- Substitute guardian: A ward may need a guardian if their parent(s) or usual guardian cannot care for them for a short time.
Every state handles guardianship differently, and therefore may have its own definition and requirements for temporary guardianship. Discuss your need for temporary guardianship with a local guardianship attorney.
Temporary Guardianship for Minors
Temporary guardianship of a minor entails the child being formally turned over to another adult for care for a specific amount of time, usually six months or less. The guardian becomes responsible for taking care of the child’s needs, including medical decisions. Additionally, the Guardian would be temporarily in charge of matters concerning the child’s education, finances, and general upbringing.
Temporary Guardianship for Adults
Temporary guardianship may be necessary for adults when the adult becomes incapacitated and is no longer able to take care of themselves, their finances, or both. At times, it’s uncertain how long a person will be incapacitated, but loved ones and doctors expect it to be temporary.
Temporary guardianship is also often used where there is evidence a person has become mentally incapacitated or is considered an imminent danger to themselves, their estate, or others.
Who Can File for Temporary Guardianship?
The requirements for individuals seeking to become temporary guardians are similar to those for regular guardianship. While every state’s eligibility requirements differ, generally a person must meet these criteria:
- The guardian must be at least 18 years old
- They cannot suffer from incapacity or disability
- They cannot have misdemeanor or felony convictions
Minors and adults rarely choose their guardians. For minors, sometimes the child’s parents may have a say in who files for temporary guardianship.
In any event, judges examine certain factors to help them determine whether an individual is a right fit for the guardianship role.
How To Get Temporary Guardianship
The process for getting temporary guardianship is similar to that of regular guardianship. However, a judge will make their decision faster, especially if it’s an emergency.
To seek temporary guardianship, you’ll need to fill out and file a petition with the court along with any supplemental documentation and fees. After filing, the court may schedule a hearing to appear before a judge, allowing the judge to hear the case, make a final decision, and appoint a temporary guardian.
In some states, you may achieve temporary guardianship without going to court. For example, in Nevada, if a temporary guardianship is necessary for six months or less, parents sign and notarize a temporary guardianship agreement, and children 14 and older sign the agreement, you can get a temporary guardianship without the court.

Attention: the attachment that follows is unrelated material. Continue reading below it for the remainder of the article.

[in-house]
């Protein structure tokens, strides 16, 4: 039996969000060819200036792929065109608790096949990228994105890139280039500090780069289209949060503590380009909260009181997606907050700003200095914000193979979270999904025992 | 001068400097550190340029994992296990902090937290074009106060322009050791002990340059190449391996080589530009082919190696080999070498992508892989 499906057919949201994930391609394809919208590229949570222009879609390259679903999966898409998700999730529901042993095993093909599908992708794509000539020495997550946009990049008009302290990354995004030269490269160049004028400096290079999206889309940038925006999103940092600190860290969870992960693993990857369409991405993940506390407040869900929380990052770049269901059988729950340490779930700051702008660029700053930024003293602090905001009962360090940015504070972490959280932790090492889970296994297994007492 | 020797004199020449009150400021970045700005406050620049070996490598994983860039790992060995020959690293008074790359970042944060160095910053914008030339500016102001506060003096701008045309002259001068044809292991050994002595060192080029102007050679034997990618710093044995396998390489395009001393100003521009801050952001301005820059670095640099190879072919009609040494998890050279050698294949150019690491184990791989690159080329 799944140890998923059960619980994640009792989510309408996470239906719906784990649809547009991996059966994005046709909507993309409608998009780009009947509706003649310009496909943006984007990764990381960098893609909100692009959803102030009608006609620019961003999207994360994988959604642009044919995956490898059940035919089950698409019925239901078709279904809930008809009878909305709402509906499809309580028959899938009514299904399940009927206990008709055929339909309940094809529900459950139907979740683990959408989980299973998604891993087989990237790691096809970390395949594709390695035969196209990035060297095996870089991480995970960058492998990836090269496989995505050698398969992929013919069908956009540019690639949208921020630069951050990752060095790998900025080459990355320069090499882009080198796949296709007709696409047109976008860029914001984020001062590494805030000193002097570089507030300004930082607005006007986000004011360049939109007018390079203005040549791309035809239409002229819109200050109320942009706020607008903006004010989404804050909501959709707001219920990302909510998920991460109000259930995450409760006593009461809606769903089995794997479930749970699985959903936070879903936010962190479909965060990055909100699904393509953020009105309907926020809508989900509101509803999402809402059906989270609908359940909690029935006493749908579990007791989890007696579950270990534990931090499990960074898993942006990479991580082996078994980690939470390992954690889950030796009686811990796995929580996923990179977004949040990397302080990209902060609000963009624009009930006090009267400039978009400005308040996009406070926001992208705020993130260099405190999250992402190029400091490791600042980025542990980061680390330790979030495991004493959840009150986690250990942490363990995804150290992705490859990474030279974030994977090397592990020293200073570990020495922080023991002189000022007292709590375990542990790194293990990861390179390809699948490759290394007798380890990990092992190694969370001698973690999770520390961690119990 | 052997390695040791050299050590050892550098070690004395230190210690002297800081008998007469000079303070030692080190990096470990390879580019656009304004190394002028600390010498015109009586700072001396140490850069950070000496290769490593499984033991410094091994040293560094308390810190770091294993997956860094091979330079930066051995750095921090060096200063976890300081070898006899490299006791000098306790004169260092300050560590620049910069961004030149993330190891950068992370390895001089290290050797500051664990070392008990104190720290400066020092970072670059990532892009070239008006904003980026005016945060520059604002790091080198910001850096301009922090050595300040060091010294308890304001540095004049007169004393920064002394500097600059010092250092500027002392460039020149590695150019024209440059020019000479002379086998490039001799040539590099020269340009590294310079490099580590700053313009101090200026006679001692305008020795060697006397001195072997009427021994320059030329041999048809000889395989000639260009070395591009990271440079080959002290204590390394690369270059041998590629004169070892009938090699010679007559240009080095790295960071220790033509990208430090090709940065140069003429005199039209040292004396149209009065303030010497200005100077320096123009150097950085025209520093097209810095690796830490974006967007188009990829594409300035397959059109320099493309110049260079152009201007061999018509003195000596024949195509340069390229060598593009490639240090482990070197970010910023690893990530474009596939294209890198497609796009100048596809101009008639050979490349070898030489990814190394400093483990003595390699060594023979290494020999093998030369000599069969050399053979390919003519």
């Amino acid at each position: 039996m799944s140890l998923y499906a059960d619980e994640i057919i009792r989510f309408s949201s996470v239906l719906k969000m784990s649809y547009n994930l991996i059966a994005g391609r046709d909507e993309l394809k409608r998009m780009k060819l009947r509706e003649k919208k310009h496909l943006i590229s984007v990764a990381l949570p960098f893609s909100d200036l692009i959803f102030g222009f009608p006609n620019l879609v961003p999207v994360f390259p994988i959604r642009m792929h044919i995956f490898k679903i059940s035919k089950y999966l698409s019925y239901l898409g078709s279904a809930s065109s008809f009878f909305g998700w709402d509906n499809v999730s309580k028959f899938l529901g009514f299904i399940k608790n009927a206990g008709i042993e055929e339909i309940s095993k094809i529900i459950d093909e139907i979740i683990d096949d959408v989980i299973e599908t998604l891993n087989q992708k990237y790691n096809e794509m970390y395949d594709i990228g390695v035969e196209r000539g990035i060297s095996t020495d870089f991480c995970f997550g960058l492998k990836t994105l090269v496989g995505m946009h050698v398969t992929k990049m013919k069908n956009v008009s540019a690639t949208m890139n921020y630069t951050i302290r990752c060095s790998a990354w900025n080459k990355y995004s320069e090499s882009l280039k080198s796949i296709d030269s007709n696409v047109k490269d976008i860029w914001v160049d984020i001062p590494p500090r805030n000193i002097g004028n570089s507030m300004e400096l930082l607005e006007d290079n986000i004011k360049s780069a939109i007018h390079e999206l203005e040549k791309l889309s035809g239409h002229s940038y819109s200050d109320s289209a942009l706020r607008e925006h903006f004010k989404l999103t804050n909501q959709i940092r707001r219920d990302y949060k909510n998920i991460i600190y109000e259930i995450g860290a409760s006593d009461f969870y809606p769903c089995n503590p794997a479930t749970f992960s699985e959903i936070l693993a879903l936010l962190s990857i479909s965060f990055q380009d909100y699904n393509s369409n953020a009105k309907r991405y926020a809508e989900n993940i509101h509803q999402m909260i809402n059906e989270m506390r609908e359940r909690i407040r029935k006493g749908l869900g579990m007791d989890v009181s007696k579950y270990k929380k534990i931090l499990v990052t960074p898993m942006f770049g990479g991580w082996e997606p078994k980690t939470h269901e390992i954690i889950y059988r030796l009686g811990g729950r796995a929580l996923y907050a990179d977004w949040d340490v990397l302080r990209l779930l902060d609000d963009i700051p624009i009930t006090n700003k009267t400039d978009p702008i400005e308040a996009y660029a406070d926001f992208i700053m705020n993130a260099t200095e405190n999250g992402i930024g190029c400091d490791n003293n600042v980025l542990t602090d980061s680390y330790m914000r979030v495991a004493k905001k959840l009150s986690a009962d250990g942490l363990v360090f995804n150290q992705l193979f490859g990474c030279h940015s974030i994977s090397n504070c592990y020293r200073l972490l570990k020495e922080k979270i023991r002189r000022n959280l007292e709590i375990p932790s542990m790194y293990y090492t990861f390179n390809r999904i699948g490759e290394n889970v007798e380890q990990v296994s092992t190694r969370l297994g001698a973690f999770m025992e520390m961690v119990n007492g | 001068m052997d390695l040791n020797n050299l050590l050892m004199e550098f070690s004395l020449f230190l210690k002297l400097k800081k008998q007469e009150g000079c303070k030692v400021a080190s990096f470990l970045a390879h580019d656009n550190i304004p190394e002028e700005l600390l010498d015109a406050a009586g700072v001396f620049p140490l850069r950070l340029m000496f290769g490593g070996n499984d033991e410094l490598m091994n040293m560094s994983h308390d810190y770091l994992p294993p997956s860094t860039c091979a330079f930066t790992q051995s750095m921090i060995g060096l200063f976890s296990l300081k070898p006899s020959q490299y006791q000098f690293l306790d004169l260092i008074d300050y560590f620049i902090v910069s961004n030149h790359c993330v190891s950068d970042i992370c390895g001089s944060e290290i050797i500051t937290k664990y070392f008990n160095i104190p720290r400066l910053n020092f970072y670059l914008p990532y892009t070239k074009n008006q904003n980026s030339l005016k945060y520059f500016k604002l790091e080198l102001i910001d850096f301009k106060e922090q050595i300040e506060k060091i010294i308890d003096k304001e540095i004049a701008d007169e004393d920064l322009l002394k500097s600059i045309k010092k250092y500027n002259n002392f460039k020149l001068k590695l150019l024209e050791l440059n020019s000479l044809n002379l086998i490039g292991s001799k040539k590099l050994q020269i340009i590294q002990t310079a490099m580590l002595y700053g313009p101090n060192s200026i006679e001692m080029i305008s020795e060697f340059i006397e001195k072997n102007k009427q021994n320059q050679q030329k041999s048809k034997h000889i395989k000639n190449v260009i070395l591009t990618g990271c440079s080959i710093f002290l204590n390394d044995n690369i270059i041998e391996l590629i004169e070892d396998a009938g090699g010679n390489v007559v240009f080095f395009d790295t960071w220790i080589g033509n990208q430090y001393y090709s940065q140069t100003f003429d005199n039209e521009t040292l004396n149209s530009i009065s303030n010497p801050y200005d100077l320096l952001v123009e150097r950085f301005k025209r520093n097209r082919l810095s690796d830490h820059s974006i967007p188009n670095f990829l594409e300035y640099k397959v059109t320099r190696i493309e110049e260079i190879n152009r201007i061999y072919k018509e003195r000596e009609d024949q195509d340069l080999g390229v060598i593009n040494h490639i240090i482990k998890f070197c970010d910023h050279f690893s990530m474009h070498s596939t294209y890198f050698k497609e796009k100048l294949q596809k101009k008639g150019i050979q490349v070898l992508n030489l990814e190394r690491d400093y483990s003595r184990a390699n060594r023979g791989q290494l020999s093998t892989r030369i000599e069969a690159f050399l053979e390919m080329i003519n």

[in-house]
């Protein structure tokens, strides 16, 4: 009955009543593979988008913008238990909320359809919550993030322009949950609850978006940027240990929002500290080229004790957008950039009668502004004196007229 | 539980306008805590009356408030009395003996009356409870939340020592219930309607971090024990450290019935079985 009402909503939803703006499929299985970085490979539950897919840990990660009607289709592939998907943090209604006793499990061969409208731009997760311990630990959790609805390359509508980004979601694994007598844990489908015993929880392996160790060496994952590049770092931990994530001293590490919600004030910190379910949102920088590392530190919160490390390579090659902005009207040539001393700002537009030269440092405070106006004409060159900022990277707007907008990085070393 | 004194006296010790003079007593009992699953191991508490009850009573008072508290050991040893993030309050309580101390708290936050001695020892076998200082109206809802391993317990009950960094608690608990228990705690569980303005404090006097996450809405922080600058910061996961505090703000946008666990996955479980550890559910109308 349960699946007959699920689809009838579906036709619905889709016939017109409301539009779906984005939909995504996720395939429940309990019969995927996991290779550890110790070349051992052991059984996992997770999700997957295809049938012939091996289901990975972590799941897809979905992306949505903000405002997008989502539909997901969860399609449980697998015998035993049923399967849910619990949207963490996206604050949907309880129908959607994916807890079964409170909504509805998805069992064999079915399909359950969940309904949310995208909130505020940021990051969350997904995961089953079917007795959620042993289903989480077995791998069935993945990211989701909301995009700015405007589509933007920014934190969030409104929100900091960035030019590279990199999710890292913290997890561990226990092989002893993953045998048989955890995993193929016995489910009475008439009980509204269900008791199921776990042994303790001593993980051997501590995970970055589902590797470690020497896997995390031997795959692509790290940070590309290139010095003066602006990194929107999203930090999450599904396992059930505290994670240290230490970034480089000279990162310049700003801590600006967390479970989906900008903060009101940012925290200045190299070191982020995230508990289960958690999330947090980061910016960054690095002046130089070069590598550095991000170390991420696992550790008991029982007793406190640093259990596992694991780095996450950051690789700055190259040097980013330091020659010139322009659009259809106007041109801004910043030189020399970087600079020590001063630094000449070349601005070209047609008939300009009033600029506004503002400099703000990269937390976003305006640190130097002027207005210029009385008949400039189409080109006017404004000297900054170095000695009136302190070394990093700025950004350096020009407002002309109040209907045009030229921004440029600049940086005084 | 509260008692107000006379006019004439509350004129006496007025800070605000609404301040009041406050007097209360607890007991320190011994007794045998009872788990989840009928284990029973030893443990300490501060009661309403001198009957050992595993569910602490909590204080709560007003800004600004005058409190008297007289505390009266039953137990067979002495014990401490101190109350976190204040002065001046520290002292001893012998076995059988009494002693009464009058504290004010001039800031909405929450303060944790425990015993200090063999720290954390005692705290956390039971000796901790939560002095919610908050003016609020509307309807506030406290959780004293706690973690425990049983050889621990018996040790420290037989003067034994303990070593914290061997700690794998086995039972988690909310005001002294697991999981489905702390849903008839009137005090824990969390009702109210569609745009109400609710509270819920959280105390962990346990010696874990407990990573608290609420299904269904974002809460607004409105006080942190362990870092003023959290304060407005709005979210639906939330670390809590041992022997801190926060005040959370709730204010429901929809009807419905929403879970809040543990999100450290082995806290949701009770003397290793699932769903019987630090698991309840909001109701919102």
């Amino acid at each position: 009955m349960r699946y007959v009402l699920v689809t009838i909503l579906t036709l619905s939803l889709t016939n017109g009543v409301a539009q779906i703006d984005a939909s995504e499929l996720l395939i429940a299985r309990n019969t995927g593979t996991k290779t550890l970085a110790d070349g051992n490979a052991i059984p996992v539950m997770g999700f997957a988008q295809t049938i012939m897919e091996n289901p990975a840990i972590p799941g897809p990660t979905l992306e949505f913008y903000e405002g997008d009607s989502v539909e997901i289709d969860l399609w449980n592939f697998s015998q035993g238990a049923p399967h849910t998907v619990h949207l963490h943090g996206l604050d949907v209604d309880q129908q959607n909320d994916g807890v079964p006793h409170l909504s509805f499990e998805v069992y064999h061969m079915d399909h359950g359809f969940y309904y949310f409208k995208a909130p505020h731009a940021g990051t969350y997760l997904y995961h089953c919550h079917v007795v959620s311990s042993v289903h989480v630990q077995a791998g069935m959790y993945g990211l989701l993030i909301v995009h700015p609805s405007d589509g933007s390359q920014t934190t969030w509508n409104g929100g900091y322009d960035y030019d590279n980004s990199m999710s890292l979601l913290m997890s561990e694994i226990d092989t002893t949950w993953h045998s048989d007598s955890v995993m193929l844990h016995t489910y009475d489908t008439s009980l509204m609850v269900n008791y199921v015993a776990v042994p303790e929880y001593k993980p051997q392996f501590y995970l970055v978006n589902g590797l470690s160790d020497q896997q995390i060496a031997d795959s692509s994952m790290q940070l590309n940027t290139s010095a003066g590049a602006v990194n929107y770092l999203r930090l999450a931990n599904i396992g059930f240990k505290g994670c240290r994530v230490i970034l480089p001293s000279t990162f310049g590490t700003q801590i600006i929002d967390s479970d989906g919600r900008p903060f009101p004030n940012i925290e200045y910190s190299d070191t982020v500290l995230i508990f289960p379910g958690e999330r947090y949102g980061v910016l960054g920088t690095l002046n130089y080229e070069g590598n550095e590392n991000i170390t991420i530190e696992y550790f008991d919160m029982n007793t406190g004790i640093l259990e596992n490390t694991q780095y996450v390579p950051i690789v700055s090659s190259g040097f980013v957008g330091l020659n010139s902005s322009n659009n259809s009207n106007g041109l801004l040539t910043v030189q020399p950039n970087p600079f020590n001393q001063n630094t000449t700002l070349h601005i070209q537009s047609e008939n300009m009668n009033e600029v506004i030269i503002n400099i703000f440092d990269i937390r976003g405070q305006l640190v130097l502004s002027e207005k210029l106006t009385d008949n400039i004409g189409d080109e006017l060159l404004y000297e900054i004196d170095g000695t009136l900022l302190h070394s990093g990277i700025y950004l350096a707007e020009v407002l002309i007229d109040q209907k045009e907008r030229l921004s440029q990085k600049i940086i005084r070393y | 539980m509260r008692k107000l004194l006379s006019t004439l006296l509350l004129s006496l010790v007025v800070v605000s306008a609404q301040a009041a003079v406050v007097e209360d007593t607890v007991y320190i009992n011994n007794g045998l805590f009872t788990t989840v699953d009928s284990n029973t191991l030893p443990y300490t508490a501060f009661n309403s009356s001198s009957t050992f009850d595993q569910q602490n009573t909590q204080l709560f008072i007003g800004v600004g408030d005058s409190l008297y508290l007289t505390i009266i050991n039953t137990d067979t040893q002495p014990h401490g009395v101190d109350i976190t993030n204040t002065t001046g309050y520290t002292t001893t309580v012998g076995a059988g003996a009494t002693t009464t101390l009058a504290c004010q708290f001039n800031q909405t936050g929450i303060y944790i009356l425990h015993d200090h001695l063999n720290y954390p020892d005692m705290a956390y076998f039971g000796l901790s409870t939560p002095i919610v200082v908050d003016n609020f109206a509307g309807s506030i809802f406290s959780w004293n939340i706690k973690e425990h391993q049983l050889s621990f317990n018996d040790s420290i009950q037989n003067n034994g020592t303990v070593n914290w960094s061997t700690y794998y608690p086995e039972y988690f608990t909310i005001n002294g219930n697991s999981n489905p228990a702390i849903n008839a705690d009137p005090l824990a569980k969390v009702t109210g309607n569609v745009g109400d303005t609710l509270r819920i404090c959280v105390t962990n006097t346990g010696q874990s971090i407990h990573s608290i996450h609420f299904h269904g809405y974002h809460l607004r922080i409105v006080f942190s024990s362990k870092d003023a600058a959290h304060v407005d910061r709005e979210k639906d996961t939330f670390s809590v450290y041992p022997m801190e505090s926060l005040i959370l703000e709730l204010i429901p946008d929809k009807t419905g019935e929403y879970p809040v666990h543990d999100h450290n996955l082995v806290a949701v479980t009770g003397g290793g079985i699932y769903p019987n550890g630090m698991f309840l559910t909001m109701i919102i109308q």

Speak to a guardianship attorney in your area to better understand how to get a temporary guardianship in your state.
How Long Does Temporary Guardianship Last?
Either the judge will determine the time the temporary guardianship is set to last, or you can look to state law. Often, a temporary guardianship may be sixty to ninety days or up to six months from the first appointment. But, if a judge determines that the need for guardianship remains, they can extend a temporary guardianship.
How Can a Guardianship Attorney Help Me Get Temporary Guardianship?
Pursuing temporary guardianship can be confusing and frustrating, especially if you’re unsure of the laws and procedures involved. A guardianship lawyer has the knowledge and experience to help you achieve the tasks associated with seeking temporary guardianship, including:
- Choosing the right guardian
- Drafting a petition
- Filing court documents
- Gathering evidence and documentation
- Representing you in court
While hiring a lawyer is not required and you’re free to manage your guardianship case on your own, having an attorney on your side can help ensure your case is handled promptly and properly.
Consider Working with an Unbundled Lawyer
One of the biggest deterrents to hiring an attorney is the fear of high legal fees. An unbundled guardian lawyer can help guide you through the temporary guardianship process while keeping costs to a minimum.
Unbundled lawyers can provide the same legal services as any other guardianship attorney, but services are “pay as you go.” If you’re comfortable handling certain parts of your case, your unbundled lawyer can handle the rest, and you only pay for services rendered.
Unbundled Legal Help fulfills a need for easily attainable, affordable legal services. We’ve worked hard to build an impressive network of skilled lawyers ready to assist with all your legal needs.
Whether you need minimal assistance or more extensive representation, we can connect you today with an unbundled lawyer in your area.